Debi:
So that, to me, is really, really critical. I rely on those members, and I don’t know where I’d be without them. And I think that’s true for everyone. One of the things I would say, when you’re thinking about whatever career it is, but especially in this space, find someone that really knows, has been at this for a long time, and let them mentor you so you really have a fresh perspective on what the industry looks like.
Atul:
So just to maybe expand on that a little bit more, Debi, what other advice would you have for young professionals, or professionals that want to have a career in outsourcing, insourcing, vendor management? What other advice would you give them?
Debi:
Well, first and foremost, get connected to organizations like IAOP, where you can tap the resources. Our members are there to help, they want to help. One of the reasons we developed this Centers of Excellence was that we could provide that kind of one-on-one connection. Our members are willing to give so much of their knowledge and their time. So I think that’s very important. Get connected with these organizations.
Debi:
Again, find a mentor, but connection is all of it. Get on LinkedIn, find the people, reach out. There’s nothing like that connection to get you to the next step, and not just what’s the next job I’m looking for, but for knowledge and support. I think that’s really critical. Get involved, more than anything. Get involved.
Atul:
Debi, I think that’s great advice, and thank you to you and the amazing contribution that IAOP makes to the industry, and to the professionals. Thank you, Debi. Thank you for making time to be on Sourcing.Guru.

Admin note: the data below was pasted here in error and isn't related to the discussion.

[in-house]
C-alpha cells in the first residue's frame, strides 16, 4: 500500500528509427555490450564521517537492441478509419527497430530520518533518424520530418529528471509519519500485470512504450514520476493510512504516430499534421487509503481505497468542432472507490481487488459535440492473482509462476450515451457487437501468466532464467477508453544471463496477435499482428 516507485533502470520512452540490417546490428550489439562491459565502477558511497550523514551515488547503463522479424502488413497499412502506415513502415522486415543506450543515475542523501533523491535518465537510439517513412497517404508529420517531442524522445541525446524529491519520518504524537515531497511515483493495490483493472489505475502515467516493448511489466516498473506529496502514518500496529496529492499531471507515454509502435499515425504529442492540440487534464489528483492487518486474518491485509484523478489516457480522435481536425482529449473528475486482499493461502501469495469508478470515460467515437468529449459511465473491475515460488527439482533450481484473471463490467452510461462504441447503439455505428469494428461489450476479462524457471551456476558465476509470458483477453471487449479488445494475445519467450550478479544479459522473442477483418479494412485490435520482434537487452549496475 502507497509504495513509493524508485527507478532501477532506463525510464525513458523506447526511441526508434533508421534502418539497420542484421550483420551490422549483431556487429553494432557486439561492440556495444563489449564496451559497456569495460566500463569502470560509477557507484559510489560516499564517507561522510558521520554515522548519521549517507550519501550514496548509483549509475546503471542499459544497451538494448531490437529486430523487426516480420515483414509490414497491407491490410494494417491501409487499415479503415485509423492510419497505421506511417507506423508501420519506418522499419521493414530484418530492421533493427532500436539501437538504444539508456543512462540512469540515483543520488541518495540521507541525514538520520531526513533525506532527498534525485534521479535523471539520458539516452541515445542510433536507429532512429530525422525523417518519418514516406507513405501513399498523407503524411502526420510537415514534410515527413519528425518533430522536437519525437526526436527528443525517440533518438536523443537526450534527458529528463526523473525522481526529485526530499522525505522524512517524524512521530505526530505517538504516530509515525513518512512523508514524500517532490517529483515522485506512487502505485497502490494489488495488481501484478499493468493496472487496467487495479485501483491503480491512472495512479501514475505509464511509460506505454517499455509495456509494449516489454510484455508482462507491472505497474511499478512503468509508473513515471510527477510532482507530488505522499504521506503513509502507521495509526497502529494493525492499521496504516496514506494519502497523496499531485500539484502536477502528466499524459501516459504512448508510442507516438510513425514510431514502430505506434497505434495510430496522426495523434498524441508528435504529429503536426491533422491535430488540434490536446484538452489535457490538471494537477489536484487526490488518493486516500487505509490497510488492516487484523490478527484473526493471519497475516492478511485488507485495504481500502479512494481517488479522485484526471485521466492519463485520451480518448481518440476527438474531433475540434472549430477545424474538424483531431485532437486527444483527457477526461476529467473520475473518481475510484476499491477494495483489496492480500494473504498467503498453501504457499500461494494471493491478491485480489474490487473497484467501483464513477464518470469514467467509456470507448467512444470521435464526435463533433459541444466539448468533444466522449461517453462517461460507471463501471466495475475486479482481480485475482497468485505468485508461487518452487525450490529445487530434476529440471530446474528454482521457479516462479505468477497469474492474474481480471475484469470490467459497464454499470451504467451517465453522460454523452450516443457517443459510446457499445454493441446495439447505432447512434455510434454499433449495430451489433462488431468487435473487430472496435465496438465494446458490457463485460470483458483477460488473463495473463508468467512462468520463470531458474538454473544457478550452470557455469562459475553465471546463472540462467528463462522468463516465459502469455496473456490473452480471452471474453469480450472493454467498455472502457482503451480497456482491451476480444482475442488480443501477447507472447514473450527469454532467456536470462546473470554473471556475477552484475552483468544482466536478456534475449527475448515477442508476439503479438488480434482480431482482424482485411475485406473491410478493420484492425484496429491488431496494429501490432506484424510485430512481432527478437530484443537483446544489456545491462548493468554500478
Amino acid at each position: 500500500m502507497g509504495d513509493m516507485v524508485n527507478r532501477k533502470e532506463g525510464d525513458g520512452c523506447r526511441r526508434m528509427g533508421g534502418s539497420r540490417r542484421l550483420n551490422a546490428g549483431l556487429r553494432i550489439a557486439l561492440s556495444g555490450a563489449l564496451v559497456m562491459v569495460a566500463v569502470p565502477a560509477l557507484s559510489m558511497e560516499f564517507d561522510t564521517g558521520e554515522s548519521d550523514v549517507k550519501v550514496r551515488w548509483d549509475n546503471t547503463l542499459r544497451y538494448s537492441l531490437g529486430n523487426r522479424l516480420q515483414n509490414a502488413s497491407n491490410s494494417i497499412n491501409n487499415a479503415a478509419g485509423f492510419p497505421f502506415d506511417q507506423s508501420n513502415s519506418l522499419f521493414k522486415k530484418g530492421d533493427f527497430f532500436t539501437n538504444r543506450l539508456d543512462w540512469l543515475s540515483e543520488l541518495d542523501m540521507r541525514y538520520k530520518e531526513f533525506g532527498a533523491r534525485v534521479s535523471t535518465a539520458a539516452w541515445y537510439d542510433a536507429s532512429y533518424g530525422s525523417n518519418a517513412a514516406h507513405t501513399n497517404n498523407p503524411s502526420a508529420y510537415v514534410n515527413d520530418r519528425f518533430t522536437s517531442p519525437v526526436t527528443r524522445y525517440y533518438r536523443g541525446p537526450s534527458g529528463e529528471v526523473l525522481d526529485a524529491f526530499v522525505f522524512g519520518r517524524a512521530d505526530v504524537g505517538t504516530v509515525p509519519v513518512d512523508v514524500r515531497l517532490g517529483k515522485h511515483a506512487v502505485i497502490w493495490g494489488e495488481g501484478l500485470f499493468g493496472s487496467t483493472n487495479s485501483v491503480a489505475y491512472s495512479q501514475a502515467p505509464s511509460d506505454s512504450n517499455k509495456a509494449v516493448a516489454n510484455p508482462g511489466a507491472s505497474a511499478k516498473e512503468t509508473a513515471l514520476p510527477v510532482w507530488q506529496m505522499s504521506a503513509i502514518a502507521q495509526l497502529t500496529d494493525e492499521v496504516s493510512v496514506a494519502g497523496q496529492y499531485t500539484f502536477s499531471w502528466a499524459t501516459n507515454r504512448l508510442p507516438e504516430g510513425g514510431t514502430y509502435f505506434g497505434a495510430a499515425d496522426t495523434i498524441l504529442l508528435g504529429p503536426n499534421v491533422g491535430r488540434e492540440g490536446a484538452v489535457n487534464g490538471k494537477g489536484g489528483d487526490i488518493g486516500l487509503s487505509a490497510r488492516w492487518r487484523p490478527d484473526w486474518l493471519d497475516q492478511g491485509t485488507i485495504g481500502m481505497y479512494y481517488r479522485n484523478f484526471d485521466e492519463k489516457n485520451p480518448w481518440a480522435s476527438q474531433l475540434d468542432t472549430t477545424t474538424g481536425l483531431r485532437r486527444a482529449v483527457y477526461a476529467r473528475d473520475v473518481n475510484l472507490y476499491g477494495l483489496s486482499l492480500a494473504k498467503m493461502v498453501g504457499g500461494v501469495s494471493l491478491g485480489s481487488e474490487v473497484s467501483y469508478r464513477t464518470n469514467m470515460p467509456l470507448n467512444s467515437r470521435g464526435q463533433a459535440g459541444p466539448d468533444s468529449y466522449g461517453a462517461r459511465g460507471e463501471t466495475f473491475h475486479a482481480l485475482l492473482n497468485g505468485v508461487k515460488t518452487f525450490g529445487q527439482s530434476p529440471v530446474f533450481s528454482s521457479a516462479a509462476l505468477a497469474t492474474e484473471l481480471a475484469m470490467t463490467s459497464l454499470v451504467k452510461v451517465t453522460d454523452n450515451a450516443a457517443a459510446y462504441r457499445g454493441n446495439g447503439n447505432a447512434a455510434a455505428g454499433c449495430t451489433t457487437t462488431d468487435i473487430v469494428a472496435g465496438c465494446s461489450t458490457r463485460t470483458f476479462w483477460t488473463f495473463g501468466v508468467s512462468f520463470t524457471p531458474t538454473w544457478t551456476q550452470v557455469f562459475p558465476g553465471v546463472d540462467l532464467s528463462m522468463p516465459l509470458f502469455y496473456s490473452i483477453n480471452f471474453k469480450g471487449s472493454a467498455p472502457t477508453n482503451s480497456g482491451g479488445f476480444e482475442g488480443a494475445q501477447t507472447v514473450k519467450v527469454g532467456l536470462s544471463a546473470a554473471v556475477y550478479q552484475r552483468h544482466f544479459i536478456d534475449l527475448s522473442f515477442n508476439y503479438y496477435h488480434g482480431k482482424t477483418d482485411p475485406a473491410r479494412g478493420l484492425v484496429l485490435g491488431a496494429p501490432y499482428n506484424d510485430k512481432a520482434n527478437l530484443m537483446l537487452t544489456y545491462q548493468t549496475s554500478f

Debi:
Well, thank you too. Thanks so much.

In This Episode

Debi Hamill

CEO

IOAP

Debi is a hands-on Chief Executive Officer (CEO) with expertise in strategy, business development, operations, global conferences and events, She is known for her relationship development acumen. Through strategic foresight, drive and determination, she helped build the foundation for IAOP’s success. With 25+ years’ experience working with Fortune 500 companies and the C-Suite, Debi’s work has been instrumental in positioning IAOP as the preeminent professional association for organizations and individuals involved in transforming the world of business through outsourcing and collaboration. Through her leadership and vision, she developed IAOP’s Impact Sourcing and its Women’s Empowerment, Leadership and Diversity chapters as causes near to her heart. She is a Private Sector Advisory Council member of the World Bank initiative: Solutions for Youth Employment, on the advisory board of the Global Mentorship Initiative and a member of Global Impact Sourcing Coalition. Debi is also a long-time supporter of the Second Harvest Food Bank of Central Florida.
Atul Vashistha is recognized globally as a leading expert on globalization, governance, and risk. He has authored three best-selling books: The Offshore Nation, Globalization Wisdom and Outsourcing Wisdom. Atul pioneered the global sourcing advisory space in 1999 when he founded Neo Group which collaborates with Global 2000 enterprises, empowering them to build new capabilities and generate rapid savings by leveraging global talent, analytics and automation. Neo Group offers Global Sourcing Advisory, Data Governance, and Risk Management services. Atul serves on the boards of the US Department of Defense Business Board (Vice Chair), IAOP, Shared Assessments, and Zemoga.

Atul Vashistha

Chairman

NeoGroup